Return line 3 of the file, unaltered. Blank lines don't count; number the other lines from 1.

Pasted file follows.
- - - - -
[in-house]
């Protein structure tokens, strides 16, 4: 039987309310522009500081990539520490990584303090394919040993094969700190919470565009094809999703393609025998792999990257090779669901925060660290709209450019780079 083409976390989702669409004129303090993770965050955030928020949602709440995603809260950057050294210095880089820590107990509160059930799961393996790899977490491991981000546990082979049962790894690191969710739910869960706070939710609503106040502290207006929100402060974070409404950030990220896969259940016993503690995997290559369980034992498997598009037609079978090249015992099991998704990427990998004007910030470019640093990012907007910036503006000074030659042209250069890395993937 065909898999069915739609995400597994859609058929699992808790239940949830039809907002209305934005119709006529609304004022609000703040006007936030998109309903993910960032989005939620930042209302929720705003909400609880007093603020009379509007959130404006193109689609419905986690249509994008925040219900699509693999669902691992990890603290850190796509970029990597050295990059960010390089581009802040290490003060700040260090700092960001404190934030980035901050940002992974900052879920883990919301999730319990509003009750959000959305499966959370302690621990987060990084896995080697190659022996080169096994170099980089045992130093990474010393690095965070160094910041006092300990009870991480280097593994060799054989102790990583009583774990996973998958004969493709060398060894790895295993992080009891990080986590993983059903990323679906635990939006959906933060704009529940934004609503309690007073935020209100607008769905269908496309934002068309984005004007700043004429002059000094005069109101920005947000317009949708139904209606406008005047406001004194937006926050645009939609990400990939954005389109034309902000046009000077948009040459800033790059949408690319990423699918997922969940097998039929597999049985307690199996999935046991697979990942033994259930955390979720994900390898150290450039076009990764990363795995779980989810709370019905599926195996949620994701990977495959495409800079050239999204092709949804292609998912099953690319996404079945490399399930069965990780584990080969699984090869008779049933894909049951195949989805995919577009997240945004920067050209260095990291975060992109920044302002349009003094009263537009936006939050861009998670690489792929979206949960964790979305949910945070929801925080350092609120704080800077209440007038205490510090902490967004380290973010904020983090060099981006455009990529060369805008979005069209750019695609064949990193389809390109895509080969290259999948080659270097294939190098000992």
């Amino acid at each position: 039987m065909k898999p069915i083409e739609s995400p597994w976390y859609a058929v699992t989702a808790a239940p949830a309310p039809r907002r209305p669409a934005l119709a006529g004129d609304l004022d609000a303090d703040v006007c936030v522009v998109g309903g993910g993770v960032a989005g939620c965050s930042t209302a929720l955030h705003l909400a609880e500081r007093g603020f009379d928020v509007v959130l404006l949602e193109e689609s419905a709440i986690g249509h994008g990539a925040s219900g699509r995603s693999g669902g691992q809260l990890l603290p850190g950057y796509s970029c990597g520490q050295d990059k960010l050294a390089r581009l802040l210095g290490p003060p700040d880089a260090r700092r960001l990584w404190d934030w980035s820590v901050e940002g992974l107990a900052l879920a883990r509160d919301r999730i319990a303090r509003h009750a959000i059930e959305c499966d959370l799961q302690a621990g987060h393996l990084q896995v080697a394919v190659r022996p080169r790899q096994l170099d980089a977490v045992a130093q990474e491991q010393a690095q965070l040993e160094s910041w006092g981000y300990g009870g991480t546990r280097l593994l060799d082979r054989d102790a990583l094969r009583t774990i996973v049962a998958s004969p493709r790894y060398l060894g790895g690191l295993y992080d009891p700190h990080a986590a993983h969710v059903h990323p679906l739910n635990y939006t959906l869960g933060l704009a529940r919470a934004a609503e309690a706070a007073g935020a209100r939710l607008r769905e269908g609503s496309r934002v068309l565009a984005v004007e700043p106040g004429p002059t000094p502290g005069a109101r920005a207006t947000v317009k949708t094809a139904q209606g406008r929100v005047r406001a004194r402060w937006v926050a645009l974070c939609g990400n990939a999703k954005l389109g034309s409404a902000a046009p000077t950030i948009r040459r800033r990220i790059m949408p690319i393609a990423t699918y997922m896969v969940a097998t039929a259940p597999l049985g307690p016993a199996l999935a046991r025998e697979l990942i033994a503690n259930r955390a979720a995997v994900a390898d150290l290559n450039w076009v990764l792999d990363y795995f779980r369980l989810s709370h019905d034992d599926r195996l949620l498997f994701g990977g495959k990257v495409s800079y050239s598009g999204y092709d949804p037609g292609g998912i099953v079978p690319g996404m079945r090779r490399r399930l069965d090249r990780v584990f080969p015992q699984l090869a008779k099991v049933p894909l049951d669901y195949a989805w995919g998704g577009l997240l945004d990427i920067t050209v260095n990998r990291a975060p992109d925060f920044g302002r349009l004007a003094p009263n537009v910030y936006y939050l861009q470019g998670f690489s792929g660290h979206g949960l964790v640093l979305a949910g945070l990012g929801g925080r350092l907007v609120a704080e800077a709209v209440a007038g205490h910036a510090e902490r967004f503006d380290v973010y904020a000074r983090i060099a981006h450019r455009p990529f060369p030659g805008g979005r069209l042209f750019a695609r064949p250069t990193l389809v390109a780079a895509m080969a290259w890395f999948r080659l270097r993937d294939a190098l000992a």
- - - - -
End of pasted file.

């Amino acid at each position: 039987m065909k898999p069915i083409e739609s995400p597994w976390y859609a058929v699992t989702a808790a239940p949830a309310p039809r907002r209305p669409a934005l119709a006529g004129d609304l004022d609000a303090d703040v006007c936030v522009v998109g309903g993910g993770v960032a989005g939620c965050s930042t209302a929720l955030h705003l909400a609880e500081r007093g603020f009379d928020v509007v959130l404006l949602e193109e689609s419905a709440i986690g249509h994008g990539a925040s219900g699509r995603s693999g669902g691992q809260l990890l603290p850190g950057y796509s970029c990597g520490q050295d990059k960010l050294a390089r581009l802040l210095g290490p003060p700040d880089a260090r700092r960001l990584w404190d934030w980035s820590v901050e940002g992974l107990a900052l879920a883990r509160d919301r999730i319990a303090r509003h009750a959000i059930e959305c499966d959370l799961q302690a621990g987060h393996l990084q896995v080697a394919v190659r022996p080169r790899q096994l170099d980089a977490v045992a130093q990474e491991q010393a690095q965070l040993e160094s910041w006092g981000y300990g009870g991480t546990r280097l593994l060799d082979r054989d102790a990583l094969r009583t774990i996973v049962a998958s004969p493709r790894y060398l060894g790895g690191l295993y992080d009891p700190h990080a986590a993983h969710v059903h990323p679906l739910n635990y939006t959906l869960g933060l704009a529940r919470a934004a609503e309690a706070a007073g935020a209100r939710l607008r769905e269908g609503s496309r934002v068309l565009a984005v004007e700043p106040g004429p002059t000094p502290g005069a109101r920005a207006t947000v317009k949708t094809a139904q209606g406008r929100v005047r406001a004194r402060w937006v926050a645009l974070c939609g990400n990939a999703k954005l389109g034309s409404a902000a046009p000077t950030i948009r040459r800033r990220i790059m949408p690319i393609a990423t699918y997922m896969v969940a097998t039929a259940p597999l049985g307690p016993a199996l999935a046991r025998e697979l990942i033994a503690n259930r955390a979720a995997v994900a390898d150290l290559n450039w076009v990764l792999d990363y795995f779980r369980l989810s709370h019905d034992d599926r195996l949620l498997f994701g990977g495959k990257v495409s800079y050239s598009g999204y092709d949804p037609g292609g998912i099953v079978p690319g996404m079945r090779r490399r399930l069965d090249r990780v584990f080969p015992q699984l090869a008779k099991v049933p894909l049951d669901y195949a989805w995919g998704g577009l997240l945004d990427i920067t050209v260095n990998r990291a975060p992109d925060f920044g302002r349009l004007a003094p009263n537009v910030y936006y939050l861009q470019g998670f690489s792929g660290h979206g949960l964790v640093l979305a949910g945070l990012g929801g925080r350092l907007v609120a704080e800077a709209v209440a007038g205490h910036a510090e902490r967004f503006d380290v973010y904020a000074r983090i060099a981006h450019r455009p990529f060369p030659g805008g979005r069209l042209f750019a695609r064949p250069t990193l389809v390109a780079a895509m080969a290259w890395f999948r080659l270097r993937d294939a190098l000992a």